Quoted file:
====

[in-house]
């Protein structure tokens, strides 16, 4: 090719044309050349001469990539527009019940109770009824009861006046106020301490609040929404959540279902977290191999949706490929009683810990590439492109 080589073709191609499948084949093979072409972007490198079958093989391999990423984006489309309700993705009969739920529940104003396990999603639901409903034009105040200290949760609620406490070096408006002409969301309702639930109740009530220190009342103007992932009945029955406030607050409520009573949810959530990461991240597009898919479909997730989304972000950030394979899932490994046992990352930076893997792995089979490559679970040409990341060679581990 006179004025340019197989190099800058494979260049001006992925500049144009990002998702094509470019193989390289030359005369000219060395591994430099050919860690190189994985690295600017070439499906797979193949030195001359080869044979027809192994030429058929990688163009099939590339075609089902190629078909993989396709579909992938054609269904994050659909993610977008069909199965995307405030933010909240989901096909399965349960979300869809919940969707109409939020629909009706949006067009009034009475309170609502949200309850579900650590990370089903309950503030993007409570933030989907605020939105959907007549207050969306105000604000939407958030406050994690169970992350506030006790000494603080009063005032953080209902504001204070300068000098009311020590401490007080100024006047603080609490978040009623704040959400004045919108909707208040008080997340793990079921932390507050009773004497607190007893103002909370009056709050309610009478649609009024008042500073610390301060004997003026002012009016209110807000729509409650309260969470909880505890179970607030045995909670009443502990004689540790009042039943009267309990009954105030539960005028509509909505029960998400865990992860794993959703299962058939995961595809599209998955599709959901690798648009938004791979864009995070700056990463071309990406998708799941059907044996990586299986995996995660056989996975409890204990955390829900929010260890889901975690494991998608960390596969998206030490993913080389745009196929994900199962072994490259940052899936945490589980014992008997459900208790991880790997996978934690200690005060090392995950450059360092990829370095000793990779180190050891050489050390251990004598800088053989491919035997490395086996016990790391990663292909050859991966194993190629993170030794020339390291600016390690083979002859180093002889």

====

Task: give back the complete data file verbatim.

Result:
[in-house]
């Protein structure tokens, strides 16, 4: 090719044309050349001469990539527009019940109770009824009861006046106020301490609040929404959540279902977290191999949706490929009683810990590439492109 080589073709191609499948084949093979072409972007490198079958093989391999990423984006489309309700993705009969739920529940104003396990999603639901409903034009105040200290949760609620406490070096408006002409969301309702639930109740009530220190009342103007992932009945029955406030607050409520009573949810959530990461991240597009898919479909997730989304972000950030394979899932490994046992990352930076893997792995089979490559679970040409990341060679581990 006179004025340019197989190099800058494979260049001006992925500049144009990002998702094509470019193989390289030359005369000219060395591994430099050919860690190189994985690295600017070439499906797979193949030195001359080869044979027809192994030429058929990688163009099939590339075609089902190629078909993989396709579909992938054609269904994050659909993610977008069909199965995307405030933010909240989901096909399965349960979300869809919940969707109409939020629909009706949006067009009034009475309170609502949200309850579900650590990370089903309950503030993007409570933030989907605020939105959907007549207050969306105000604000939407958030406050994690169970992350506030006790000494603080009063005032953080209902504001204070300068000098009311020590401490007080100024006047603080609490978040009623704040959400004045919108909707208040008080997340793990079921932390507050009773004497607190007893103002909370009056709050309610009478649609009024008042500073610390301060004997003026002012009016209110807000729509409650309260969470909880505890179970607030045995909670009443502990004689540790009042039943009267309990009954105030539960005028509509909505029960998400865990992860794993959703299962058939995961595809599209998955599709959901690798648009938004791979864009995070700056990463071309990406998708799941059907044996990586299986995996995660056989996975409890204990955390829900929010260890889901975690494991998608960390596969998206030490993913080389745009196929994900199962072994490259940052899936945490589980014992008997459900208790991880790997996978934690200690005060090392995950450059360092990829370095000793990779180190050891050489050390251990004598800088053989491919035997490395086996016990790391990663292909050859991966194993190629993170030794020339390291600016390690083979002859180093002889």